Last week's iCloud event helped usher in what may be a fantastic new era for Apple. Picture a future where Apple is raking in money from selling services like streaming media, storing data and connecting users via a messaging system.
It's a good future to point to when your main business -- innovating category-killing devices -- might be losing momentum and your chief product visionary is on limited duty with no firm plans for return.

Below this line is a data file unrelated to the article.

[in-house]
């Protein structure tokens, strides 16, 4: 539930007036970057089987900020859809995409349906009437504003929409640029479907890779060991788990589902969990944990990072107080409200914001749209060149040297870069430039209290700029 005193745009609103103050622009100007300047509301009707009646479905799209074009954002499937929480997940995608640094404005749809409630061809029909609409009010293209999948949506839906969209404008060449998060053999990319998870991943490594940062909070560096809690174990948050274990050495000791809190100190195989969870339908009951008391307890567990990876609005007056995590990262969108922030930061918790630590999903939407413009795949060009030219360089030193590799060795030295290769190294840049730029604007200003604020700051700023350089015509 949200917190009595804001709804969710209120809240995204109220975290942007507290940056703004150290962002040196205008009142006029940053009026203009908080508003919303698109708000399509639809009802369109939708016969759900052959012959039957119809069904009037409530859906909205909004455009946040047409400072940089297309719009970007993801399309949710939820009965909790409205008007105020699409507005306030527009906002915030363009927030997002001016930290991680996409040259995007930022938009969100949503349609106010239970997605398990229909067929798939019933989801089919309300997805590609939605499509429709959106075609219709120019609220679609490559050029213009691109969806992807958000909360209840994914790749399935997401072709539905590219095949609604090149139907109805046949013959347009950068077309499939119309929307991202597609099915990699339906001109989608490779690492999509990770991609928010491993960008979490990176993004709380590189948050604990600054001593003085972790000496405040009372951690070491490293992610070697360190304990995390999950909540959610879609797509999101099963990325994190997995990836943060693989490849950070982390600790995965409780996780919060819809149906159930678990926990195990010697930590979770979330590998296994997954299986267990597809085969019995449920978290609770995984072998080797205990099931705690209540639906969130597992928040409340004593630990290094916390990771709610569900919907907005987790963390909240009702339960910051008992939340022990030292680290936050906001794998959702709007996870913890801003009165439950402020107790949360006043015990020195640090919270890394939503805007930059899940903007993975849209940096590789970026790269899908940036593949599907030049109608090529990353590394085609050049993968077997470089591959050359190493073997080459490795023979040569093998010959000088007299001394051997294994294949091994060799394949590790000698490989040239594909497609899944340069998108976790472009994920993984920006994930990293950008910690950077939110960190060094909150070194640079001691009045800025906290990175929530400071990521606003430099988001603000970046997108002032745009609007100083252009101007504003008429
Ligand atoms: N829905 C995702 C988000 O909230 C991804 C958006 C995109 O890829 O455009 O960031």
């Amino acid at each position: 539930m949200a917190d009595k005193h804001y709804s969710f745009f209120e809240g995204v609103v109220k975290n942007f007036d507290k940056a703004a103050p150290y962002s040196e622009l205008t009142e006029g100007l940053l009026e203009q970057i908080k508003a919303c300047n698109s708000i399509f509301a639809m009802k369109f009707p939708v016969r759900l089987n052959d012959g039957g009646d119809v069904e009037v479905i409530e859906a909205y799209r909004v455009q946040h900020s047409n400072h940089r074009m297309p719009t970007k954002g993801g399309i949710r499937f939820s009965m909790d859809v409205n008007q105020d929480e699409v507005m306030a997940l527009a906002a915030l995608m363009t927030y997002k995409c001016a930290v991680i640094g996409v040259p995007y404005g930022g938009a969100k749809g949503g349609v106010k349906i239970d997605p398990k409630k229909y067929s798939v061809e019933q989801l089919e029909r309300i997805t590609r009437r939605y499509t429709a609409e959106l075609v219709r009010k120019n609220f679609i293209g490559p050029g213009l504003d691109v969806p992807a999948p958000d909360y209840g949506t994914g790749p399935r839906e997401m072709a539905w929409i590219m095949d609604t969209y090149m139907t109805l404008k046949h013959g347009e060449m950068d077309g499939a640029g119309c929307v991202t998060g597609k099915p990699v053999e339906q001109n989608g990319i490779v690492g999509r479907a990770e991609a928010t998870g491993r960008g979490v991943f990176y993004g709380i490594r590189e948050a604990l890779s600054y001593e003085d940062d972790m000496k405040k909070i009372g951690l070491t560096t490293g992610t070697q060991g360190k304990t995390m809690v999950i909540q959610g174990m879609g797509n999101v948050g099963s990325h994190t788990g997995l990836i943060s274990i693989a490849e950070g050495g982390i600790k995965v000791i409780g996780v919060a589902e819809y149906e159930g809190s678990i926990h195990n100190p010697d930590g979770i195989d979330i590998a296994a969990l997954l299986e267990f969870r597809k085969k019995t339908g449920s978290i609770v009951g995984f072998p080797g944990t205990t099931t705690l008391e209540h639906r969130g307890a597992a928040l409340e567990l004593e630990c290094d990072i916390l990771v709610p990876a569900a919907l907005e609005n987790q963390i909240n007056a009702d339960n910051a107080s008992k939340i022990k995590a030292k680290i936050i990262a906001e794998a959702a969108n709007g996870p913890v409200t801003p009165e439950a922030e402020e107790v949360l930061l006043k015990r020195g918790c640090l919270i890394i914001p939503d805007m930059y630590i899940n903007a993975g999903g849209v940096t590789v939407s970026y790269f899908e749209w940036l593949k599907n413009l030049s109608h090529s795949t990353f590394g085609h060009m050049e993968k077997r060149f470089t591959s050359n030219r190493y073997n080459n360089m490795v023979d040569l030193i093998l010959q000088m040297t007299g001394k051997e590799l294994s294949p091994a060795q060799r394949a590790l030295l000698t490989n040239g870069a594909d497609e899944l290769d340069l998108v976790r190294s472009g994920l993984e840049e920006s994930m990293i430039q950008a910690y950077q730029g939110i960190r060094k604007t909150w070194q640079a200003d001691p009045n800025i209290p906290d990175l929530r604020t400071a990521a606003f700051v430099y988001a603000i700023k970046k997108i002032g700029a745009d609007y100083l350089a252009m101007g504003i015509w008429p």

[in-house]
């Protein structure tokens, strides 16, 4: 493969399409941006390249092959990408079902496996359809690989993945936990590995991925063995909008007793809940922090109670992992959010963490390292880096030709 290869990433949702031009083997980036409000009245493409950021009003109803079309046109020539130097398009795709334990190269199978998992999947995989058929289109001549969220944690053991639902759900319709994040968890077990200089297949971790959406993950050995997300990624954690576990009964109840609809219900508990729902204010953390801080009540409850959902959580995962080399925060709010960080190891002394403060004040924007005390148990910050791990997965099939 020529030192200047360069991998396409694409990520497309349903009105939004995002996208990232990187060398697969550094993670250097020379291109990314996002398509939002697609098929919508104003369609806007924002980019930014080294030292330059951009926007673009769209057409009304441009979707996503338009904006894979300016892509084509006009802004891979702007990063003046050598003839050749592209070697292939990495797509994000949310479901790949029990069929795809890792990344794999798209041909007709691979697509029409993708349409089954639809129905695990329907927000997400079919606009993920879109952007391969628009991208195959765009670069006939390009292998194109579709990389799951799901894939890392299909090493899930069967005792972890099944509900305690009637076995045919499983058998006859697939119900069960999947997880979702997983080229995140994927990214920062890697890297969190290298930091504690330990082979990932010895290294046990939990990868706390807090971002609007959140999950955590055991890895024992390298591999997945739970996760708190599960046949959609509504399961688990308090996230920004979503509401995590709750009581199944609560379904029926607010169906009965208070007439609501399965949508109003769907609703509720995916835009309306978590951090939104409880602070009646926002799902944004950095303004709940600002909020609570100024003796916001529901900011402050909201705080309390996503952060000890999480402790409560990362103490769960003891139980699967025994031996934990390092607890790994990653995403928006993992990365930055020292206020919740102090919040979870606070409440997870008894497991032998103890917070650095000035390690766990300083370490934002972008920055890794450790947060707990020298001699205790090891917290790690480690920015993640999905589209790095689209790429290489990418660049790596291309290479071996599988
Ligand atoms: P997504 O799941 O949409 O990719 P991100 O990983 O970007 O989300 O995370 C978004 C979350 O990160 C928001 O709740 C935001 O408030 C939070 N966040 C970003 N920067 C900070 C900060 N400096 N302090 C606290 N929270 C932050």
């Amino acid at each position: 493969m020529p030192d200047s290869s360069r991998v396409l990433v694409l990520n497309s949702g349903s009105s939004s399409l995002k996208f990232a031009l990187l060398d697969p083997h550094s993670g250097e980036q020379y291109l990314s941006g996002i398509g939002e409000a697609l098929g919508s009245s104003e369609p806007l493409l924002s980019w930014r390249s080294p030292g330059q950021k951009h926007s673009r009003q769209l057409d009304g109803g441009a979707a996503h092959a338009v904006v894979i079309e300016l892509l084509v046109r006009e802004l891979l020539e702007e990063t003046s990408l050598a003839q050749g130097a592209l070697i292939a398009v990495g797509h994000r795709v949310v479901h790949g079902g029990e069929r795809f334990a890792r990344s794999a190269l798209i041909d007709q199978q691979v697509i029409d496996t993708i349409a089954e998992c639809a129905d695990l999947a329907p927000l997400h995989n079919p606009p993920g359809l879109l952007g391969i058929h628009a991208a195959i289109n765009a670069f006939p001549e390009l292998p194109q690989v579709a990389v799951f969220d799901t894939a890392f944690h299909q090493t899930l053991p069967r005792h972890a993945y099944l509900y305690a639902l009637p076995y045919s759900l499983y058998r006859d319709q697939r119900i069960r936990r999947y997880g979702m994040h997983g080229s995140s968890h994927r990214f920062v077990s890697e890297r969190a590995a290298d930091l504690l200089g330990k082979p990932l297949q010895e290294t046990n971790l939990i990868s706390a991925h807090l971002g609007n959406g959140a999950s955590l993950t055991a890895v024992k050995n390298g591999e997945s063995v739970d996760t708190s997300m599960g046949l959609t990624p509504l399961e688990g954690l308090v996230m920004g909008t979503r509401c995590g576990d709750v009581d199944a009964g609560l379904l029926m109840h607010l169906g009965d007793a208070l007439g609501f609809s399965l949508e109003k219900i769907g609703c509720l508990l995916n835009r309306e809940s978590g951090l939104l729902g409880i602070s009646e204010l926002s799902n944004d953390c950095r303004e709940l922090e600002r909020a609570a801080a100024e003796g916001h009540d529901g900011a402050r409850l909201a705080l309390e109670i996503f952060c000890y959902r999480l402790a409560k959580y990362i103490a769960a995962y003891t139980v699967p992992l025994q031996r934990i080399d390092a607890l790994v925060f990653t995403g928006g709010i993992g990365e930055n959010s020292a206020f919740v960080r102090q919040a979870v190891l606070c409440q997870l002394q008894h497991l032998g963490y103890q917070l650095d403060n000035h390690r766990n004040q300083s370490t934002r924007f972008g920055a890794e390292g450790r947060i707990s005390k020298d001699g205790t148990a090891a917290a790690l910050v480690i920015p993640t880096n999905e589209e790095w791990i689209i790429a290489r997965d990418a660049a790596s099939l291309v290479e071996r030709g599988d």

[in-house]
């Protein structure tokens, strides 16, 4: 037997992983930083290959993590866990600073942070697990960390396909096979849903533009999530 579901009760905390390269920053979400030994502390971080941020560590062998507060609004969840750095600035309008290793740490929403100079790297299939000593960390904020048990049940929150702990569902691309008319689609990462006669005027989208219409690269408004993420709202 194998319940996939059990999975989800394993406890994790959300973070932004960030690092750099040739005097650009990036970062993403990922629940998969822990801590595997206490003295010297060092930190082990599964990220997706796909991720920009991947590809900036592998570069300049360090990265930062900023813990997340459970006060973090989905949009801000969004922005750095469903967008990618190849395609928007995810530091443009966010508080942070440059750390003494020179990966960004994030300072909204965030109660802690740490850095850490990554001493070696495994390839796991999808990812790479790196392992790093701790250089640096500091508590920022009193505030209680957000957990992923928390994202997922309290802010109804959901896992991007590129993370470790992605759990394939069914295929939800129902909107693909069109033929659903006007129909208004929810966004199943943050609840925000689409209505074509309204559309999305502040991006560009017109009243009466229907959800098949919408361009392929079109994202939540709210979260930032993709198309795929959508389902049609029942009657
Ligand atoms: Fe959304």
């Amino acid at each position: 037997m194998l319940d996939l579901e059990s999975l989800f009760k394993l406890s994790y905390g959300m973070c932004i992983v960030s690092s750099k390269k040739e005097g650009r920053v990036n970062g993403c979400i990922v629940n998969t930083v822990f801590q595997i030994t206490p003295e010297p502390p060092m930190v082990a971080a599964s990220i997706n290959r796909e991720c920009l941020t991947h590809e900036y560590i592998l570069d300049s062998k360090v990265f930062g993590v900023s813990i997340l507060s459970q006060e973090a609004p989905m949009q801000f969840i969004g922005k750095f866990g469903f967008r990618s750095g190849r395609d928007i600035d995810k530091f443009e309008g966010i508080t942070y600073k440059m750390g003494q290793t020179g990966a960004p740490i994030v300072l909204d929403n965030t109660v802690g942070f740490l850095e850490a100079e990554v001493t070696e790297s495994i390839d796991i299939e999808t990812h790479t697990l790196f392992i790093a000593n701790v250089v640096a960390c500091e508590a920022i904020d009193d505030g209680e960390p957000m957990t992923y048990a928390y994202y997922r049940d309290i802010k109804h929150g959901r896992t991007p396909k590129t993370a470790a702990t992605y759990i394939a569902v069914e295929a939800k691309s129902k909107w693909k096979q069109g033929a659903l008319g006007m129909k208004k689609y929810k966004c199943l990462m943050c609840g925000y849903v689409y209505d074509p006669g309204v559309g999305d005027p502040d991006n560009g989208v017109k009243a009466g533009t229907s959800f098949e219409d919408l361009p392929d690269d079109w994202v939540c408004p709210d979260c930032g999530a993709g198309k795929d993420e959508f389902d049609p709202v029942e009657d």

That's not to say Apple doesn't have big products coming like the iPhone 5 or the iPad 3, but with or without Steve Jobs, there could be less in the pipeline in terms of major new innovations. The iTV and the Apple nanophone may one day materialize, but repeating the iPhone's success will be a challenge.That's why Apple's expansion into service revenue and subscription fees could be a well-timed strategy -- a move that has helped other tech shops transition from hardware to services. Unlike IBM (IBM), which overstayed its welcome in PC manufacturing before reinventing itself as an IT service company, Apple has at least a year or two of hardware strength ahead as it takes up the cloud services challenge. Apple's first effort at cloud service -- the MobileMe syncing system -- was a failure, said Recon Analytics' Roger Entner. "This iCloud is a lot more ambitious than what they've done before," he said. "But you can see how many of the pieces are coming together." Though well positioned, Apple's success in digital media services isn't necessarily a slam dunk. Rivals like Google (GOOG) and Amazon (AMZN) have already introduced cloud music lockers and tech giant HP (HPQ) is reportedly negotiating with record labels and preparing its own music locker service for its upcoming TouchPad tablet. "This is the move they need to be making because Google, with Android has been going in the same direction," said Entner. Google's Android software is spreading rapidly and delivering cloud services like Gmail, navigation and YouTube, but the quality isn't seamless from one device to the next.
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